While presently preferred embodiments of the invention have been shown and described in particularity, it may be otherwise embodied within the scope of the appended claims.
|Cited Patent||Filing date||Publication date||Applicant||Title|
|US4024862 *||May 12, 1976||May 24, 1977||The Kendall Company||Drape for expanded surgical procedure|
|US4450845 *||Feb 22, 1982||May 29, 1984||Minneapolis Medical Research Foundation, Inc.||Device for shielding human skin from ambient light to facilitate tests performed thereon|
|US4520814 *||Sep 28, 1982||Jun 4, 1985||Medical Engineering Corporation||Laser-resistant back-up pad|
|DE2207387A1 *||Feb 17, 1972||Aug 23, 1973||Messer Griesheim Gmbh||Einrichtung zum schutz von organischen geweben|
|Citing Patent||Filing date||Publication date||Applicant||Title|
|US4834068 *||Mar 18, 1988||May 30, 1989||Gottesman James E||Barrier shield method and apparatus for optical-medical devices|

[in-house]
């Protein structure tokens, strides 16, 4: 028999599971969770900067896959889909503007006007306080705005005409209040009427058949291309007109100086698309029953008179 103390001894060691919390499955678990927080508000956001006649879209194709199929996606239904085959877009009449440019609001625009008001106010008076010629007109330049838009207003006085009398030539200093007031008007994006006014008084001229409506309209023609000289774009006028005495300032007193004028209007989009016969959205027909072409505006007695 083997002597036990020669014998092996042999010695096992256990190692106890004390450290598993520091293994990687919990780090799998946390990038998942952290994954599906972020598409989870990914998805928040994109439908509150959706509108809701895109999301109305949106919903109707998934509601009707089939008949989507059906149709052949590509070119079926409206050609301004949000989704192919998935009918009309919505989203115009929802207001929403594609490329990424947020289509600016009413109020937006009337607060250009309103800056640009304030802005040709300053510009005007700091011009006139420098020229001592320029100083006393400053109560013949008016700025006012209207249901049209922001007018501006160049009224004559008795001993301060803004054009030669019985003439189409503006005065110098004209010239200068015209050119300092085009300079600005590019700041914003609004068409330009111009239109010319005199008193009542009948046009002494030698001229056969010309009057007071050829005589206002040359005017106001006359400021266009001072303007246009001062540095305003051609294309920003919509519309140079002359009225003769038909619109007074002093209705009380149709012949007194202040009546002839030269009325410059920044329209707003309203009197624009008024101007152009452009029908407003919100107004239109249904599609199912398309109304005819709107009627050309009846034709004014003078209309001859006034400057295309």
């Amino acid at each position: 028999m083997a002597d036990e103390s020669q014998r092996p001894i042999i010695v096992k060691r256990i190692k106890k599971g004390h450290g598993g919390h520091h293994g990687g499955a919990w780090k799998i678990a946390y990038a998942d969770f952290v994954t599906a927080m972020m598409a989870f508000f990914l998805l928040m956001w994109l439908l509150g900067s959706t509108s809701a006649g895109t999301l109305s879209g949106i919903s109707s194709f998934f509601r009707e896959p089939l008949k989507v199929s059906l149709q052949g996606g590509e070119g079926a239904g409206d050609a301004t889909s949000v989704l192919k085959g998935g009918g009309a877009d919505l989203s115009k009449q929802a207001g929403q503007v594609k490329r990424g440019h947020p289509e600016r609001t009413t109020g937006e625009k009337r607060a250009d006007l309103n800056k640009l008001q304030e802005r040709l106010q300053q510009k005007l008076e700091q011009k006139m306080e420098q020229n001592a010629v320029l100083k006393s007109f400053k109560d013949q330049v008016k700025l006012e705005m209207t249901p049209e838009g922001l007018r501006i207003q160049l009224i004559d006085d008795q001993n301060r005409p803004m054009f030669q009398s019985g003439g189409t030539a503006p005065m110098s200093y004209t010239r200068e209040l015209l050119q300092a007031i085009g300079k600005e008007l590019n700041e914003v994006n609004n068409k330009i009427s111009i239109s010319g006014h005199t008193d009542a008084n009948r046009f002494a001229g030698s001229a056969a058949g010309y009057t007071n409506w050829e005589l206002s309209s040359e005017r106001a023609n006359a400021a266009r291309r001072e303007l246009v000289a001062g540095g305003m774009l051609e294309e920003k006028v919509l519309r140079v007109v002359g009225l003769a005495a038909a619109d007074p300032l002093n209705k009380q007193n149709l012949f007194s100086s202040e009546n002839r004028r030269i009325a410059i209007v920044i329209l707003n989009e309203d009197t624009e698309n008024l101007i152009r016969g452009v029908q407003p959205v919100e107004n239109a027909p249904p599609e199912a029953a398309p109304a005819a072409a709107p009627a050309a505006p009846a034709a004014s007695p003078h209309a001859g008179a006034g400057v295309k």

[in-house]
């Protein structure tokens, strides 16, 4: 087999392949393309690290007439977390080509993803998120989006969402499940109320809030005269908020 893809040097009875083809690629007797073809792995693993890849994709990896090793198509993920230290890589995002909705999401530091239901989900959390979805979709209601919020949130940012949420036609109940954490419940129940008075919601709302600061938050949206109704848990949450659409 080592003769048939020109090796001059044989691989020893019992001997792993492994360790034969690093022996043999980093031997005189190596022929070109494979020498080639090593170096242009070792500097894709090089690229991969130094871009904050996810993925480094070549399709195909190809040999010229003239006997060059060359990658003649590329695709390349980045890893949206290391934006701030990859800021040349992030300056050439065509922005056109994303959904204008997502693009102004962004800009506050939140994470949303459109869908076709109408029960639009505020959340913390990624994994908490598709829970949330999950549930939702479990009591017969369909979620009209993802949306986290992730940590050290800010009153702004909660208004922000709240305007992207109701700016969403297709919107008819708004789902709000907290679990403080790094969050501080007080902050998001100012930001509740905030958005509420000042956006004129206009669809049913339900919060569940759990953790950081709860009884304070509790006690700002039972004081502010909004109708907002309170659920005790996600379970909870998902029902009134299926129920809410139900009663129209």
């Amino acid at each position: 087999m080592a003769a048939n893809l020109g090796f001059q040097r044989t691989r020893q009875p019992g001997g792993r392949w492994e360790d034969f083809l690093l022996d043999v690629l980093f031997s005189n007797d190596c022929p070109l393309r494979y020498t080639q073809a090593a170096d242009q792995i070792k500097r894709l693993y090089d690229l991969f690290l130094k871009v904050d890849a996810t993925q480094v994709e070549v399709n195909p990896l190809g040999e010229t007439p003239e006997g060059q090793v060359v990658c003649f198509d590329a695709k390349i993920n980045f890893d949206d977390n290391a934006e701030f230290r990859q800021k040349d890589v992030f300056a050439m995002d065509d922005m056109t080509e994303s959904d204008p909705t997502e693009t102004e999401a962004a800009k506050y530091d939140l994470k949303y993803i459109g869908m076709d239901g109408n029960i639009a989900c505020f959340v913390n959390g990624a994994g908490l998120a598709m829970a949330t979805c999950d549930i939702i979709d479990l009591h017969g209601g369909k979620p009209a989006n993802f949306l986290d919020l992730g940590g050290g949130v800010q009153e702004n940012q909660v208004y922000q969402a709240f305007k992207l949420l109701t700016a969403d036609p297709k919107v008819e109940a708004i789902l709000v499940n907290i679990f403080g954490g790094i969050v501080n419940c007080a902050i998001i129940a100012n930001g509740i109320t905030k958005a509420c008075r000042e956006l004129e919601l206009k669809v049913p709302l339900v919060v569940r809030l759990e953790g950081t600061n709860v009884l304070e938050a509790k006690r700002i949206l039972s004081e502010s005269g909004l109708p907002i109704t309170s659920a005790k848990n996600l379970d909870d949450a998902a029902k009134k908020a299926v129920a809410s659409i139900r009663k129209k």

|US4848322 *||Jan 19, 1988||Jul 18, 1989||Dash Georgia P||Endoscopy shield|
|US4901738 *||Dec 13, 1988||Feb 20, 1990||Minnesota Mining And Manufacturing Company||Laser shield|
|US4938233 *||Aug 3, 1987||Jul 3, 1990||Techton, Inc.||Radiation shield|
|US5065757 *||May 16, 1988||Nov 19, 1991||Dragisic Branislav M||Shielding to protect material from laser light|
|US5103816 *||Mar 9, 1990||Apr 14, 1992||Biomedical Device Consultants, Inc.||Composite for use in making protective articles for use in laser surgery|
|US5190810 *||Dec 18, 1991||Mar 2, 1993||Warren Kirschbaum||Composite for use in making protective articles for use in laser surgery|
|US5197493 *||Mar 13, 1992||Mar 30, 1993||Kimberly-Clark Corporation||Incise system|
|US5212387 *||Jan 27, 1992||May 18, 1993||Charles H. Swan & Louis S. Pavloff, D.D. Ltd.||Laser radiation barrier|
|US5225236 *||Dec 14, 1989||Jul 6, 1993||Preston Keusch||Composite protective drapes|
|US5306373 *||May 14, 1993||Apr 26, 1994||Swan Charles H||Laser radiation barrier|